x Abu Dhabi, UAESaturday 20 January 2018

State chief's monument to herself

Even Kanshiram Mayawati's supporters are questioning the extravagance of a chief minister with a penchant for grand monuments.

Labourers carve stone for a monument approved by Uttar Pradesh's chief minister, Mayawati.
Labourers carve stone for a monument approved by Uttar Pradesh's chief minister, Mayawati.

LUCKNOW, INDIA // When the question popped up, his forehead wrinkled. He clamped his lips tightly together. He flicked his head to the right. Then to the left, making sure no one was within eavesdropping range. "Behenji," he finally muttered amid the whirring of cranes and drilling machines, "is an autocratic leader who is obsessed with creating a legacy for herself."

As beads of sweat dribbled down his cheek, he continued: "She's a megalomaniac, at best." Standing in a dusty construction site, this government official spoke off the record about Mayawati, India's most powerful Dalit and the chief minister of the state of Uttar Pradesh, who is often called behenji, which means elder sister in Hindi. He was talking about her penchant for erecting monuments and statues, often of herself.

In the latest of the series, being built in memory of Kanshiram, Mayawati's political mentor, a row of nearly two dozen large, pink sandstone elephants lead to the memorial's vast domed atrium - billed to be India's largest - where a six-metre, bronze statue of Kanshiram will stand. This is just one of the many grand monuments and statues she ordered to be built since winning federal elections in 2007 catapulted her to become the first Dalit - or "untouchable" - to ascend to that post.

These monuments and statues, she says, are a totem of pride and empowerment of Dalits, a long-oppressed section, who lie at the bottom of India's caste hierarchy. But this week, India's Supreme Court issued her a notice, questioning her move to splurge taxpayers' money on statues. It issued it while hearing a public interest litigation filed by Ravi Kant, a Supreme Court advocate, who alleges that Mayawati has spent two billion rupees (Dh152 million) from state coffers to "falsely glorify" herself. She has four weeks to file her response.

She was voted into power two years ago, and for a majority of Uttar Pradesh's 160 million Dalits, Mayawati has been celebrated as "India's Obama" for her meteoric rise to new political heights. But many have lambasted her for wasting public money in one of India's poorest states. "Of what use are these statues?" Palaniappan Chidambaram, India's home minister, bristled at a public rally last week. "These [billions] could have helped wipe out poverty of thousands of people, provide basic amenities and education. Can there be anything more shameful in Indian politics?"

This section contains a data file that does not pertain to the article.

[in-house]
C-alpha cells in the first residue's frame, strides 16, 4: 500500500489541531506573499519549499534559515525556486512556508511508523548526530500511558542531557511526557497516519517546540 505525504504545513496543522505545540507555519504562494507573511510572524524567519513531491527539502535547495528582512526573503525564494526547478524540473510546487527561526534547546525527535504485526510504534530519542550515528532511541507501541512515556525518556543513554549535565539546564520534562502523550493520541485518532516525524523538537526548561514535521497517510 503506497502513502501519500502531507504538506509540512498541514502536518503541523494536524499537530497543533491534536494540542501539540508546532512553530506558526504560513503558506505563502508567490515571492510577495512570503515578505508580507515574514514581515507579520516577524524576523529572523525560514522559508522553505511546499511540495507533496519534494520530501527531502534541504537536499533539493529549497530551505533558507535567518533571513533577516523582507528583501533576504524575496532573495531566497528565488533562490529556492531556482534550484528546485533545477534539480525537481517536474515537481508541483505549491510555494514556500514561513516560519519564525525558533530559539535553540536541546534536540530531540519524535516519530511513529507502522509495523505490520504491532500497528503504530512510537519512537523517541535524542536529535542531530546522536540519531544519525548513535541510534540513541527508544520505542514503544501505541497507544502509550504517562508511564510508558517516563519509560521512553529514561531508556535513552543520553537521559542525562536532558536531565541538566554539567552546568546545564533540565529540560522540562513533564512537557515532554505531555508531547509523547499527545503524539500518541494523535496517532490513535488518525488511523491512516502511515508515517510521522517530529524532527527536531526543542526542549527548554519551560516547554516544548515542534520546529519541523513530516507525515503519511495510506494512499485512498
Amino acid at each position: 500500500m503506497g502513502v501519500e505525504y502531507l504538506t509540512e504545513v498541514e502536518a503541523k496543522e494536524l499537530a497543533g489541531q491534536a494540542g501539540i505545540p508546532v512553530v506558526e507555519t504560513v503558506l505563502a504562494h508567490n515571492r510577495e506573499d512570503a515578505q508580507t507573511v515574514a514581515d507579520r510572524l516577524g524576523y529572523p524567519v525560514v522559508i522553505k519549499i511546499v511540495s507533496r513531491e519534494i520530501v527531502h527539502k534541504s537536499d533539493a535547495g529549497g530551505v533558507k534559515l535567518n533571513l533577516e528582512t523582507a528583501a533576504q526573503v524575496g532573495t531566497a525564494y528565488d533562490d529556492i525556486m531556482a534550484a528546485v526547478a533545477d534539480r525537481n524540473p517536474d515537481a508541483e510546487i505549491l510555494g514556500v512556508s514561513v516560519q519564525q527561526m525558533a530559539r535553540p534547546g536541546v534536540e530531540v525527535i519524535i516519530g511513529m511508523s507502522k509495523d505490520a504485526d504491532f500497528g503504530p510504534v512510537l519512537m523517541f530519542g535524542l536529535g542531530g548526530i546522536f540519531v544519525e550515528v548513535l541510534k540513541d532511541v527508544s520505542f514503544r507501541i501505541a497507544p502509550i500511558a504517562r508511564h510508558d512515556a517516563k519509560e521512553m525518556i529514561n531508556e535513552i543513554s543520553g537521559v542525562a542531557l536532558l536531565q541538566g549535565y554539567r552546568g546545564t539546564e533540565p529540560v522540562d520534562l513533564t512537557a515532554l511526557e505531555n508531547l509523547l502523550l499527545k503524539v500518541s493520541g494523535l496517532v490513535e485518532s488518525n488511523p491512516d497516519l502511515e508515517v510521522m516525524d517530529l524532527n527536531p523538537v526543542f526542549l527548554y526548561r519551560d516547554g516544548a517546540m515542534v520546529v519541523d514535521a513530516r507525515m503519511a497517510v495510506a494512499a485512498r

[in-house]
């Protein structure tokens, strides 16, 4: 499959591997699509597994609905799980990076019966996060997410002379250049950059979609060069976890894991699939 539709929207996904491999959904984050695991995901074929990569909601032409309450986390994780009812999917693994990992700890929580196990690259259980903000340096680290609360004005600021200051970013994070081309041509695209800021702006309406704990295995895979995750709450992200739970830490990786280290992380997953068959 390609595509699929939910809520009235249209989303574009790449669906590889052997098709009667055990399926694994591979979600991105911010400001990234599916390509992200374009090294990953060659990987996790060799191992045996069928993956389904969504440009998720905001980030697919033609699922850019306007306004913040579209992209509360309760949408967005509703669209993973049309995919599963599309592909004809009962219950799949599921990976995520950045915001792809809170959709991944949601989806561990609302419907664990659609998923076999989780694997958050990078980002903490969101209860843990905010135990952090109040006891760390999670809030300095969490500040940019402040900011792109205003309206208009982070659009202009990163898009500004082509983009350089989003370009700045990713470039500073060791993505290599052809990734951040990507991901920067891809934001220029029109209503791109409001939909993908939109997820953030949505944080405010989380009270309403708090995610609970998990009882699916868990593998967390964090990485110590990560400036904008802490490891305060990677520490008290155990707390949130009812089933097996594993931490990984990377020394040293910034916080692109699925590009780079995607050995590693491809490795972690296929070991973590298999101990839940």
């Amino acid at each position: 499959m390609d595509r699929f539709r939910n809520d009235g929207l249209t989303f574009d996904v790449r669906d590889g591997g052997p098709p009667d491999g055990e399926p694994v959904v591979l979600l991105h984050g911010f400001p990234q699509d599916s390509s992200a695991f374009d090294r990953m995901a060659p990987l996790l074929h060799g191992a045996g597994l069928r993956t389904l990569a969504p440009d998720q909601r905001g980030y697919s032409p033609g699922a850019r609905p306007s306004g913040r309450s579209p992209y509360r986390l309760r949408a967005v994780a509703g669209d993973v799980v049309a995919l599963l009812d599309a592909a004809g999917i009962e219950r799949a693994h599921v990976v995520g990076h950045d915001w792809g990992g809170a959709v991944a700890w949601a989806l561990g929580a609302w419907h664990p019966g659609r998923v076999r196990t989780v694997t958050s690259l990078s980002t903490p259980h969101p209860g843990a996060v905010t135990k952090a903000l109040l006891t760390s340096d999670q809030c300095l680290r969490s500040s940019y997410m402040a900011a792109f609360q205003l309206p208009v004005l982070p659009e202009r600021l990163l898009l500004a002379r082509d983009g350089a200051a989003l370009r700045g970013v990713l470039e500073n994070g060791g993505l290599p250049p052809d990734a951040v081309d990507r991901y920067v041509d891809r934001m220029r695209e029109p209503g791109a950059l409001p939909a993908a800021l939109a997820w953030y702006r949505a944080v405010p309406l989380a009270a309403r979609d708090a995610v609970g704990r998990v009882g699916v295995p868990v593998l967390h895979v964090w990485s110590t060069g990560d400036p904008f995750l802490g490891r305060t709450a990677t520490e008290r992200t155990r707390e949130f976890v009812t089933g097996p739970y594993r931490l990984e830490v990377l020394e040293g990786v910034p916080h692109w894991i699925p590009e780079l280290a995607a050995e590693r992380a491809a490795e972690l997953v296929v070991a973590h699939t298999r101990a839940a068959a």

According to India's planning commission, Uttar Pradesh accounts for one-fifth of India's poor. Fifty-nine million people - or one-third of the state - live below the poverty line. The state has an abysmal Human Development Index of 0.388, the lowest in the country. Under her administration, atrocities against Dalits - the community she vowed to help in her election campaign - have shot up by 4.74 per cent in 2008 compared with 2007, according to the New Delhi-based Asian Centre for Human Rights. A total of 6,942 human rights abuses at the hands of upper castes and police were recorded in 2008 compared with 6,628 in 2007, according to the records of the Uttar Pradesh police.

"Mayawati has failed to take appropriate measures to ensure the rights of the Dalits while they continue to be denied entry into temples, are barred from using public facilities, including water wells, and face discrimination in educational institutions," said Suhas Chakma, the centre's director. Members of her own Dalit community also criticise her for not living up to her promise of providing subsidised food rations, pensions for widows, and basic amenities such as good roads, water and electricity.

All this, while Mayawati's personal wealth has reportedly grown by leaps and bounds to in excess of US$10m (Dh36.7m). She has a fleet of aircraft, including a Beechcraft jet she uses as her flying office. "This is a slumdog who has made herself a millionaire," said Sharmishta Sharma, an editor with Hindi daily. "But what has she done for the masses - nothing." In the recently held parliamentary elections she made known her ambition to become prime minister. At election rallies, she exhorted her supporters to vote for her to ensure that she, a "Dalit ki Beti" - or daughter of a Dalit - becomes India's first Dalit prime minister.